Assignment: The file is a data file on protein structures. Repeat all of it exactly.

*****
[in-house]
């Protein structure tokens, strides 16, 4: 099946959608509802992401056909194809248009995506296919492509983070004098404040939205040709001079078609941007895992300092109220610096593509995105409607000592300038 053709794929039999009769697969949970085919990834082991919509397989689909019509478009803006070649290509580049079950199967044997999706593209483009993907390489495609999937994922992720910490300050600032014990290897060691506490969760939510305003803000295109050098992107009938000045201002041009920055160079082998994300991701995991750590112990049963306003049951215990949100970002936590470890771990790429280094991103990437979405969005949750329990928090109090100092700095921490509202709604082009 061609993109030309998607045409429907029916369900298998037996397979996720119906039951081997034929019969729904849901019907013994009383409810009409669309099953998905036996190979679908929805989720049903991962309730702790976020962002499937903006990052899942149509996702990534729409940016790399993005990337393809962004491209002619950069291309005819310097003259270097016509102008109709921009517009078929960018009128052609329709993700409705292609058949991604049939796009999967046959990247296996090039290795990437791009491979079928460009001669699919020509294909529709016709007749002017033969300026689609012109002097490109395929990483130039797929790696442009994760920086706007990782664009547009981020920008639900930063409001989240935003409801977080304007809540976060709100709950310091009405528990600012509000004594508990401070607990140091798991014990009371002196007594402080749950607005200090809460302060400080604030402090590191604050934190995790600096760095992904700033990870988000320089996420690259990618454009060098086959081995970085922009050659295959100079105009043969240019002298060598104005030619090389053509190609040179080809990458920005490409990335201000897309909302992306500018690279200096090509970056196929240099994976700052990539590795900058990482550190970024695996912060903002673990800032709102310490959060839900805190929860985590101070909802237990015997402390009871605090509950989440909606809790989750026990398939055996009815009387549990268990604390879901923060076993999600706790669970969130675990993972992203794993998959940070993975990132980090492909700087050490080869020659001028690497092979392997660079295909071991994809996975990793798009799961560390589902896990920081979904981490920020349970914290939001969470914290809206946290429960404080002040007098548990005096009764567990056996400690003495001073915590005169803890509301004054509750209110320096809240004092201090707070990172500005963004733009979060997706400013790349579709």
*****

[in-house]
């Protein structure tokens, strides 16, 4: 099946959608509802992401056909194809248009995506296919492509983070004098404040939205040709001079078609941007895992300092109220610096593509995105409607000592300038 053709794929039999009769697969949970085919990834082991919509397989689909019509478009803006070649290509580049079950199967044997999706593209483009993907390489495609999937994922992720910490300050600032014990290897060691506490969760939510305003803000295109050098992107009938000045201002041009920055160079082998994300991701995991750590112990049963306003049951215990949100970002936590470890771990790429280094991103990437979405969005949750329990928090109090100092700095921490509202709604082009 061609993109030309998607045409429907029916369900298998037996397979996720119906039951081997034929019969729904849901019907013994009383409810009409669309099953998905036996190979679908929805989720049903991962309730702790976020962002499937903006990052899942149509996702990534729409940016790399993005990337393809962004491209002619950069291309005819310097003259270097016509102008109709921009517009078929960018009128052609329709993700409705292609058949991604049939796009999967046959990247296996090039290795990437791009491979079928460009001669699919020509294909529709016709007749002017033969300026689609012109002097490109395929990483130039797929790696442009994760920086706007990782664009547009981020920008639900930063409001989240935003409801977080304007809540976060709100709950310091009405528990600012509000004594508990401070607990140091798991014990009371002196007594402080749950607005200090809460302060400080604030402090590191604050934190995790600096760095992904700033990870988000320089996420690259990618454009060098086959081995970085922009050659295959100079105009043969240019002298060598104005030619090389053509190609040179080809990458920005490409990335201000897309909302992306500018690279200096090509970056196929240099994976700052990539590795900058990482550190970024695996912060903002673990800032709102310490959060839900805190929860985590101070909802237990015997402390009871605090509950989440909606809790989750026990398939055996009815009387549990268990604390879901923060076993999600706790669970969130675990993972992203794993998959940070993975990132980090492909700087050490080869020659001028690497092979392997660079295909071991994809996975990793798009799961560390589902896990920081979904981490920020349970914290939001969470914290809206946290429960404080002040007098548990005096009764567990056996400690003495001073915590005169803890509301004054509750209110320096809240004092201090707070990172500005963004733009979060997706400013790349579709």